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This aerial view is ca. 1960 after the camp disappeared and prior to new residential neighbourhoods opening up on the former camp grounds across from the Hospital. The municipal water tower was erected near the intersection of Ninth and Marlborough Streets and has since been replaced with a newer style tower several blocks north. An apartment building was erected and still stands south of the former water tower. The School for Retarded Children (later known as the Kinsmen School) was erected near the intersection of Ninth and McConnell and recently [2016] demolished to create a safer intersection. On the north side of Ninth Street can be seen the former Bell Canada building, which has since been demolished and a retail plaza erected on that small strip of land.

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At the southeast edge of the former Camp 31 sits the now closed Gladstone Public School at 825 McConnell Avenue. The school board acquired the four acre property in 1953 to relocate the school from its overcrowded Baldwin Avenue site. In 2017 Bridgewood School replaced both Gladstone and East front Public Schools.

med ctr_artist conceptIn In June of 2018 plans were announced to transform the former school and to add new structures to create a multi-purpose medical centre, benefiting from the close proximity of the medical centre and hospital across the street.

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Brothers Henry and John Whittaker opened their fruit and vegetable store east of the Athletic Grounds in 1888. By WWI they were wholesaling flowers and ultimately made the florist trade their business. In addition to their greenhouses and store at 302 Baldwin Avenue, for a time they operated a downtown gift shop. The photo below is the view of the greenhouses from McConnell Avenue ca. 1960.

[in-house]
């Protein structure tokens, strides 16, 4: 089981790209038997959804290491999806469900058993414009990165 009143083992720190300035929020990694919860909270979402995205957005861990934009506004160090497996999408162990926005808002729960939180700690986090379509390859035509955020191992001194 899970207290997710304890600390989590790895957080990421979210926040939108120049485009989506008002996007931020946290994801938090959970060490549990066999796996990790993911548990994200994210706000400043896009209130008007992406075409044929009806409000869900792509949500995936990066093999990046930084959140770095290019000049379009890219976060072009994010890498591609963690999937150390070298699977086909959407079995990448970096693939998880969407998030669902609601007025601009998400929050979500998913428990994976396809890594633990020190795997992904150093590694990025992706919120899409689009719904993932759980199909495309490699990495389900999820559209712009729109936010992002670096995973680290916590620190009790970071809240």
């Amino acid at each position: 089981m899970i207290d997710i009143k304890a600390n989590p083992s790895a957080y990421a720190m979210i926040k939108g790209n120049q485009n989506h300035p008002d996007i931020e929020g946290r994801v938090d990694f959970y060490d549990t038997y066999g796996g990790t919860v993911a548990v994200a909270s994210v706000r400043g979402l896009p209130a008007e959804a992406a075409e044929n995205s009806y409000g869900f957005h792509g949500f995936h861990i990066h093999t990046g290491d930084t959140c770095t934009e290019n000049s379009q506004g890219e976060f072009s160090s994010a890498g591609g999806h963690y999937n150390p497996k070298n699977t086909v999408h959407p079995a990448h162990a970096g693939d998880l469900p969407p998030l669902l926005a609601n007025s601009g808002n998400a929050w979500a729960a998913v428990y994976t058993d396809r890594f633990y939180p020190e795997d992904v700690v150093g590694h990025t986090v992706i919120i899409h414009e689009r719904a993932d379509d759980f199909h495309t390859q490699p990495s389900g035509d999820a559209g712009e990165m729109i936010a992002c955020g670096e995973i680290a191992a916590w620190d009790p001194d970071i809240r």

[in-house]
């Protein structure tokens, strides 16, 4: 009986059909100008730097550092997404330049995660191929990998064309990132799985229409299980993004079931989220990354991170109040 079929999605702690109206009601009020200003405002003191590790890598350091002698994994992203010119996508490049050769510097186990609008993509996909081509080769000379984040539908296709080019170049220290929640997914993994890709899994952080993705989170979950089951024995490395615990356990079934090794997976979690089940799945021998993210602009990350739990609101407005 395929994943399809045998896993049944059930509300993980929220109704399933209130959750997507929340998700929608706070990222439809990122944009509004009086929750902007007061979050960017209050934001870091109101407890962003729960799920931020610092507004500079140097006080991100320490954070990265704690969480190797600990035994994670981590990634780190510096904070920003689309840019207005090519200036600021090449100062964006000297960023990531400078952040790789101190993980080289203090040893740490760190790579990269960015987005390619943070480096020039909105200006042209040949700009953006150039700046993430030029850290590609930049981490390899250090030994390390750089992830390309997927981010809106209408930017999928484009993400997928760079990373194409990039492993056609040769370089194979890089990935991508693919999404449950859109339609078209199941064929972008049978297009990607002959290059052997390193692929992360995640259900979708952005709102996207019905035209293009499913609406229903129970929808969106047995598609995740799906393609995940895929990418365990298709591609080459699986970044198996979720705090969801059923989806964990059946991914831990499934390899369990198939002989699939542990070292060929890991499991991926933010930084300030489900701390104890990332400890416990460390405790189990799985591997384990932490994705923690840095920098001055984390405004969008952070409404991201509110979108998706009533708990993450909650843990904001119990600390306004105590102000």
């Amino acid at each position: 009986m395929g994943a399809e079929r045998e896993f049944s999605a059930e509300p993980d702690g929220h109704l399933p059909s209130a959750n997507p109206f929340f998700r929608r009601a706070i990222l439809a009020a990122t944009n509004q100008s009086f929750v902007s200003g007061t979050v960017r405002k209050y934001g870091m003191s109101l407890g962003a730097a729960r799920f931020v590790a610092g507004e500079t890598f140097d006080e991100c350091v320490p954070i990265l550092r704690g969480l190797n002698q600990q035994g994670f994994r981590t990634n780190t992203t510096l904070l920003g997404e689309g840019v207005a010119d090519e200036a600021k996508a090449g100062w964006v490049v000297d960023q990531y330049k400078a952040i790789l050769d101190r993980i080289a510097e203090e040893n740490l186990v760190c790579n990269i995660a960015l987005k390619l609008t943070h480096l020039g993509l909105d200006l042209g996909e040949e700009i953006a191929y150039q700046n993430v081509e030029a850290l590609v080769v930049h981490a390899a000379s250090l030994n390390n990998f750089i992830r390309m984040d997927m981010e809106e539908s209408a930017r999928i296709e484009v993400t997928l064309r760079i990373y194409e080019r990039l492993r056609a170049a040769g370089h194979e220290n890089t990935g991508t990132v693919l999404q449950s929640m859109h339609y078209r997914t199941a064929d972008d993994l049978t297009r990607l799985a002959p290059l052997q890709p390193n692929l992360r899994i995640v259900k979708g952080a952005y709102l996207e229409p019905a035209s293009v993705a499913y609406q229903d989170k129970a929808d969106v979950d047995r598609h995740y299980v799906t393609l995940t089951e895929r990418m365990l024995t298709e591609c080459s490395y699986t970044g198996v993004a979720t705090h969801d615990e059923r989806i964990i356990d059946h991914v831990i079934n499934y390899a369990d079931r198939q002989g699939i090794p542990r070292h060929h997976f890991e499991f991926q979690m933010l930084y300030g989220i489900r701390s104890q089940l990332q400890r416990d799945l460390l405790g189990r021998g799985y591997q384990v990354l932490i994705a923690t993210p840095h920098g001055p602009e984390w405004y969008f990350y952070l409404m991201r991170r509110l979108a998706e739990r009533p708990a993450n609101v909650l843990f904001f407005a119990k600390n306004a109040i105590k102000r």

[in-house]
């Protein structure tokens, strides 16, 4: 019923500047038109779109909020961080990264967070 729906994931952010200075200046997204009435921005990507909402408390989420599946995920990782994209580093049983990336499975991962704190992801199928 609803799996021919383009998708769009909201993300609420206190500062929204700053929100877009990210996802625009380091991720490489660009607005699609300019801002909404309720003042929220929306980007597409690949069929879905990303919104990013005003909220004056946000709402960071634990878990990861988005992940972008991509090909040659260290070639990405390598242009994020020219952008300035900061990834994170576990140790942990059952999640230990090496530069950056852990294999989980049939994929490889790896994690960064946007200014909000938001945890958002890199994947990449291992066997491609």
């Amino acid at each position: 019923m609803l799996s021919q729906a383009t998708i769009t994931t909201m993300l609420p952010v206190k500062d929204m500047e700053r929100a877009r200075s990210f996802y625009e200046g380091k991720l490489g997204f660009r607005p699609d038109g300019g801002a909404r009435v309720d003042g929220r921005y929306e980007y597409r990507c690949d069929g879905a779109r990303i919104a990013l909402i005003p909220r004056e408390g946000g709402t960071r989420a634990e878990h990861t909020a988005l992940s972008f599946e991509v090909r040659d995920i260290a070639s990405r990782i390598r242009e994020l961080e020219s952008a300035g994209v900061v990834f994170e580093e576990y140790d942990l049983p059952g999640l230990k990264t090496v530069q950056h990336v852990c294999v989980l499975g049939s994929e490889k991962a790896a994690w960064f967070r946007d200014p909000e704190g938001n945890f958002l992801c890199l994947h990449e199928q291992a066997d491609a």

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Four generations later they quietly closed shop one morning in May of 2010. In 2017 Whittaker’s was still standing, boarded up and the remaining newer greenhouses overgrown with weeds and trees. The City had gained ownership of the property due to a large amount of back taxes. Sadly trees ended up growing through the roof of the greenhouse and it became a refuge for feral cats and an attraction for “explorers”. As a result and having no use nor buyer for the property, the City had a contractor demolish the green house in December of 2018.  For more information on Whittaker Brothers, please follow this LINK to our related article.

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To return to our main post on Historic Cornwall neighbourhoods, please follow this LINK.